Swapna Barman has dealt with injuries and physical pain throughout her professional career. With six toes in both her feet, the athlete decided to pursue a career in heptathlon, a gruelling athletics event consisting of seven competitions – 100m hurdles, high jump, shot put, 200 m sprint, long jump, javelin throw and 800m sprint – stretched across two days. Speaking to reporters at an Adidas event in New Delhi on Friday, Barman explained why her coach Subhas Sarkar thought she should pursue heptathlon instead of individual events.
“My body was not suitable for high jump. I knew how to long jump before. My coach thought that if I could learn how to do javelin and shot put, I could do better in heptathlon, than in any one particular event. Everyone told me that I have a strong body and I could sustain the physical demands. So my coach changed my event,” she said.
In 2018 Asian Games in Jakarta, Barman pulled off a stunning gold medal win, while undergoing a tooth infection, which caused swelling in her jaw. Still with antibiotic injections, and a Kinesio tape around her jaw, she competed in all the seven events of heptathlon to become India’s first Asiad gold medalist in the event.
This year, the West Bengal athlete went on to win a silver in Doha Asian Athletics Championships while undergoing injuries in her back and knees. Currently away from the sport to regain her fitness, Barman is focusing on rehabilitation work to bring movement back in injured areas.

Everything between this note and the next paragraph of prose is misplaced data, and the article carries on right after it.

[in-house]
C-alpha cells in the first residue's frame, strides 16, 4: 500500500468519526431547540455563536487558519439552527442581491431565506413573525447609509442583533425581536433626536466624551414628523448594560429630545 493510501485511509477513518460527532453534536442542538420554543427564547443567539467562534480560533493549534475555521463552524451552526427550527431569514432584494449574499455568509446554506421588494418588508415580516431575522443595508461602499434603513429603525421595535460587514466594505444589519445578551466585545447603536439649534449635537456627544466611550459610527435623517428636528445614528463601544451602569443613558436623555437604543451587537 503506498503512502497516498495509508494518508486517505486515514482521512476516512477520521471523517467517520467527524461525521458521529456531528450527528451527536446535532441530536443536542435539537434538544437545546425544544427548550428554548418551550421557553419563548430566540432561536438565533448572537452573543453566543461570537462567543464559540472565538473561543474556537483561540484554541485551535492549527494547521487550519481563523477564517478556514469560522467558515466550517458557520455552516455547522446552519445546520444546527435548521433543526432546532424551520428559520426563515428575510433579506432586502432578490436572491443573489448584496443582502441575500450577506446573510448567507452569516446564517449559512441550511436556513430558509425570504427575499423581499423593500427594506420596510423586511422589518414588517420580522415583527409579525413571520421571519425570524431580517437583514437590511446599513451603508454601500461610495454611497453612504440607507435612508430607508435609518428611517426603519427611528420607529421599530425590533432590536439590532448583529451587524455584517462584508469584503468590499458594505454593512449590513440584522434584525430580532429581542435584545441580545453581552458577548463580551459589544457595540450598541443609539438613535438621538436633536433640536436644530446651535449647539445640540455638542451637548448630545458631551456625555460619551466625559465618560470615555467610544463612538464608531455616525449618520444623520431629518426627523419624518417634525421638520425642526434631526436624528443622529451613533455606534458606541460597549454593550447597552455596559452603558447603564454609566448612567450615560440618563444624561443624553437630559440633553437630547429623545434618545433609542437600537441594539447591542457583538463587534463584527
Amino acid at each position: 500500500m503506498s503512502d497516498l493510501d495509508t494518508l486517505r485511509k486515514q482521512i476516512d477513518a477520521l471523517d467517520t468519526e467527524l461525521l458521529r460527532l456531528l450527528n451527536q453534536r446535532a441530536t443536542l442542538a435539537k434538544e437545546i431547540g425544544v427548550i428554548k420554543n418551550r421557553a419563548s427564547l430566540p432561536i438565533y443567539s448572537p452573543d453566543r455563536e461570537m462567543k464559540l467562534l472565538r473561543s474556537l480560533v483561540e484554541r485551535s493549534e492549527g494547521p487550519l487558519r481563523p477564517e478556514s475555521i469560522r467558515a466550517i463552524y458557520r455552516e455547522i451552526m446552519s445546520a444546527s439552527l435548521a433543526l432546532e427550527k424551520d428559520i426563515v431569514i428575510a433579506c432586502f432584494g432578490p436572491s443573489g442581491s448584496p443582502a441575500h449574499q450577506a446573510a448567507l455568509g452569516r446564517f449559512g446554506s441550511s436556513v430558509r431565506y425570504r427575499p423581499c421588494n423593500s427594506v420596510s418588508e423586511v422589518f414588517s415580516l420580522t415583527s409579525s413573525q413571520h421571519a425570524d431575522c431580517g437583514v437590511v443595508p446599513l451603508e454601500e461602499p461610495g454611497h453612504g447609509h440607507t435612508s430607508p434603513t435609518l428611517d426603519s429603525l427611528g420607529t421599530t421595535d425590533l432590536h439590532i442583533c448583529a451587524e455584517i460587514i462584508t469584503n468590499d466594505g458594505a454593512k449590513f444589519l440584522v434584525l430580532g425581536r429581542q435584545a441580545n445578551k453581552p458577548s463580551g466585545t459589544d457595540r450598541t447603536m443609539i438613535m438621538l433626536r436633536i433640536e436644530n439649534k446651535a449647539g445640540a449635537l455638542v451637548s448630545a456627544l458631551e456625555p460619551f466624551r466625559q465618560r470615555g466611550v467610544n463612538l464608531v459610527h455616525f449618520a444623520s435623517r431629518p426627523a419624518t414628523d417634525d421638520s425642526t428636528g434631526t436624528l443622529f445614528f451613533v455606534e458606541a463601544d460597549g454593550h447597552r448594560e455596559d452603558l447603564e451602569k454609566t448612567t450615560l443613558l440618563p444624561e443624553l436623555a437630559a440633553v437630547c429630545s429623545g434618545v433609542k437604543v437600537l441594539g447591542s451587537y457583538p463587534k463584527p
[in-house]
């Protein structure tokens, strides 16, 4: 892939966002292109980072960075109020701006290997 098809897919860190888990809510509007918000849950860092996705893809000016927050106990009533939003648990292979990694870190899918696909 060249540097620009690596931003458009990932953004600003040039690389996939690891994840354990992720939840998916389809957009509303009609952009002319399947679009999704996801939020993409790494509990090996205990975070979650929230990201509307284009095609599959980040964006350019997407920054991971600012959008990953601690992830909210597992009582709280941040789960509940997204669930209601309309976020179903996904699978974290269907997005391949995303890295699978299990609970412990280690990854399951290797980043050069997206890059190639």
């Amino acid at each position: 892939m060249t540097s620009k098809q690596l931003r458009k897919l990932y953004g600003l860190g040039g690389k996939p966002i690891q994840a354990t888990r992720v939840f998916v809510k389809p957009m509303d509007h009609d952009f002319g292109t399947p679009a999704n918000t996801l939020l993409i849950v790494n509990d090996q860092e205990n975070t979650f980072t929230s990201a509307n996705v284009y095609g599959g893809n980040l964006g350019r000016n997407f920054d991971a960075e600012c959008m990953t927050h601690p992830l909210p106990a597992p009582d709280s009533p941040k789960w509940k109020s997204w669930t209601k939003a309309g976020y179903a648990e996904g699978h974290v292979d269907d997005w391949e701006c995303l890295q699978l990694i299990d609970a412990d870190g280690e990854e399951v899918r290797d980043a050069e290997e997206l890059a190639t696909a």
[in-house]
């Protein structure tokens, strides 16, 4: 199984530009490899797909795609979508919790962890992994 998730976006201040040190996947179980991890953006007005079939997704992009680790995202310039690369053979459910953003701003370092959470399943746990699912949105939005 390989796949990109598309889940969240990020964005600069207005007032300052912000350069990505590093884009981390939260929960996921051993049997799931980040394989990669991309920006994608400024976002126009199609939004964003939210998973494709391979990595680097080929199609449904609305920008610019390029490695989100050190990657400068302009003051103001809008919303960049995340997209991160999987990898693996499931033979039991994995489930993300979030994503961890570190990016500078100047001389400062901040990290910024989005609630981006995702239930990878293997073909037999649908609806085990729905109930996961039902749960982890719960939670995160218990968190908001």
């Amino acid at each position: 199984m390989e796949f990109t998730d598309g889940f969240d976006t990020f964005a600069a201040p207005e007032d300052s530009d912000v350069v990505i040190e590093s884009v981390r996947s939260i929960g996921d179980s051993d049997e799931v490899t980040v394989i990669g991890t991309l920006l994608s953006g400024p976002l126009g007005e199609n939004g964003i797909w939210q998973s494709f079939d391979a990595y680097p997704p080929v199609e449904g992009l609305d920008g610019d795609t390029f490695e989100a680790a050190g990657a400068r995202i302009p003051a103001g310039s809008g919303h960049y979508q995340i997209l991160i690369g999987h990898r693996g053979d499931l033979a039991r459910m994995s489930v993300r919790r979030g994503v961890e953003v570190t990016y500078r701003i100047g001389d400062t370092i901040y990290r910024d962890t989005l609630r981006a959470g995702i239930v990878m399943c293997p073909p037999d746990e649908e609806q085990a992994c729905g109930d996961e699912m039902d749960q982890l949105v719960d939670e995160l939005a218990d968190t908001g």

“Since it’s an off-season for me, most of my focus is on rehab and not taking too much load in training. Right now I am maintaining my fitness and trying to correct my technique in technical events like javelin and shot put. I am working on leg and back strengthening, but not so much on my back issues. Even when I am not injured, I will continue my rehab as I feel it keeps me fit,” she said.
Barman was mulling to undergo a surgical operation to remove a meniscus tear in her knee after Asian Athletics back in May. But recently, she decided not to do the surgery. “My doctor suggested that the injury is stable in nature and if I continue the rehab regularly then I can recover. Of course, I will not be recovering 100 per cent from it but the rehab is helping me not feeling any pain during training,” she said.
The 22-year-old, who was recently conferred the Arjuna Award, is planning to regain her fitness before she begins training for the Tokyo Olympics next year. “I am not at my 100 per cent yet. Once I am fit enough I will try my best to qualify for Olympics, if my luck is good enough, I will get through,” she said.
Swapna’s personal best score is 6,026, which is lower than the steep Olympics qualification mark of 6,420. The Olympic qualification will be decided on the basis of ranking points in international events from January to June next year. Swapna says that she plans to participate in multiple events to keep her IAAF ranking higher, which could be an alternative route for her to qualify for Tokyo.